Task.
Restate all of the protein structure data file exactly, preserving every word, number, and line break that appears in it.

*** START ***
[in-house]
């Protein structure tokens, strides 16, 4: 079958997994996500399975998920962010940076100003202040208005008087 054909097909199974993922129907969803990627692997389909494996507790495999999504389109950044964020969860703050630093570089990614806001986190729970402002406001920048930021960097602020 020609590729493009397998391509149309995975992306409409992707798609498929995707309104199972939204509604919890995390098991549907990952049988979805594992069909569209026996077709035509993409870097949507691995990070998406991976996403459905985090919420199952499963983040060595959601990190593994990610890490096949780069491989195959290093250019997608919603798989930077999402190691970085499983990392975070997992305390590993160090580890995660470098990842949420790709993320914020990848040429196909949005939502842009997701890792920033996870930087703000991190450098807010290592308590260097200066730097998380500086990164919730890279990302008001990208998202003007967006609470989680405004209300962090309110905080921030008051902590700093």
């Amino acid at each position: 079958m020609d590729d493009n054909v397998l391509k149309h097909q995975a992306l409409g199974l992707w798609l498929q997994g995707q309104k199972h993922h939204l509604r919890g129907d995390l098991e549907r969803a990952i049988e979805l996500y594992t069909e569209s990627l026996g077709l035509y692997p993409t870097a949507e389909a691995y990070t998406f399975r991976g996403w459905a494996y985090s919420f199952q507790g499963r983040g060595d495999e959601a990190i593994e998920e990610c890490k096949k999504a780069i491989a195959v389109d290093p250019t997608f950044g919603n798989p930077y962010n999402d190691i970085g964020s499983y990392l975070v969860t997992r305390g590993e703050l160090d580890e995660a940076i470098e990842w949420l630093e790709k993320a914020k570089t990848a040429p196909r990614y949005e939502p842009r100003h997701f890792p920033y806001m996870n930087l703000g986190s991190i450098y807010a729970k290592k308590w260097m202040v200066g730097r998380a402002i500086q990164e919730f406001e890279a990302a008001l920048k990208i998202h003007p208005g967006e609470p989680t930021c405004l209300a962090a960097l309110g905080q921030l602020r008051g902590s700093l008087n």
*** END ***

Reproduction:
[in-house]
């Protein structure tokens, strides 16, 4: 079958997994996500399975998920962010940076100003202040208005008087 054909097909199974993922129907969803990627692997389909494996507790495999999504389109950044964020969860703050630093570089990614806001986190729970402002406001920048930021960097602020 020609590729493009397998391509149309995975992306409409992707798609498929995707309104199972939204509604919890995390098991549907990952049988979805594992069909569209026996077709035509993409870097949507691995990070998406991976996403459905985090919420199952499963983040060595959601990190593994990610890490096949780069491989195959290093250019997608919603798989930077999402190691970085499983990392975070997992305390590993160090580890995660470098990842949420790709993320914020990848040429196909949005939502842009997701890792920033996870930087703000991190450098807010290592308590260097200066730097998380500086990164919730890279990302008001990208998202003007967006609470989680405004209300962090309110905080921030008051902590700093």
């Amino acid at each position: 079958m020609d590729d493009n054909v397998l391509k149309h097909q995975a992306l409409g199974l992707w798609l498929q997994g995707q309104k199972h993922h939204l509604r919890g129907d995390l098991e549907r969803a990952i049988e979805l996500y594992t069909e569209s990627l026996g077709l035509y692997p993409t870097a949507e389909a691995y990070t998406f399975r991976g996403w459905a494996y985090s919420f199952q507790g499963r983040g060595d495999e959601a990190i593994e998920e990610c890490k096949k999504a780069i491989a195959v389109d290093p250019t997608f950044g919603n798989p930077y962010n999402d190691i970085g964020s499983y990392l975070v969860t997992r305390g590993e703050l160090d580890e995660a940076i470098e990842w949420l630093e790709k993320a914020k570089t990848a040429p196909r990614y949005e939502p842009r100003h997701f890792p920033y806001m996870n930087l703000g986190s991190i450098y807010a729970k290592k308590w260097m202040v200066g730097r998380a402002i500086q990164e919730f406001e890279a990302a008001l920048k990208i998202h003007p208005g967006e609470p989680t930021c405004l209300a962090a960097l309110g905080q921030l602020r008051g902590s700093l008087n």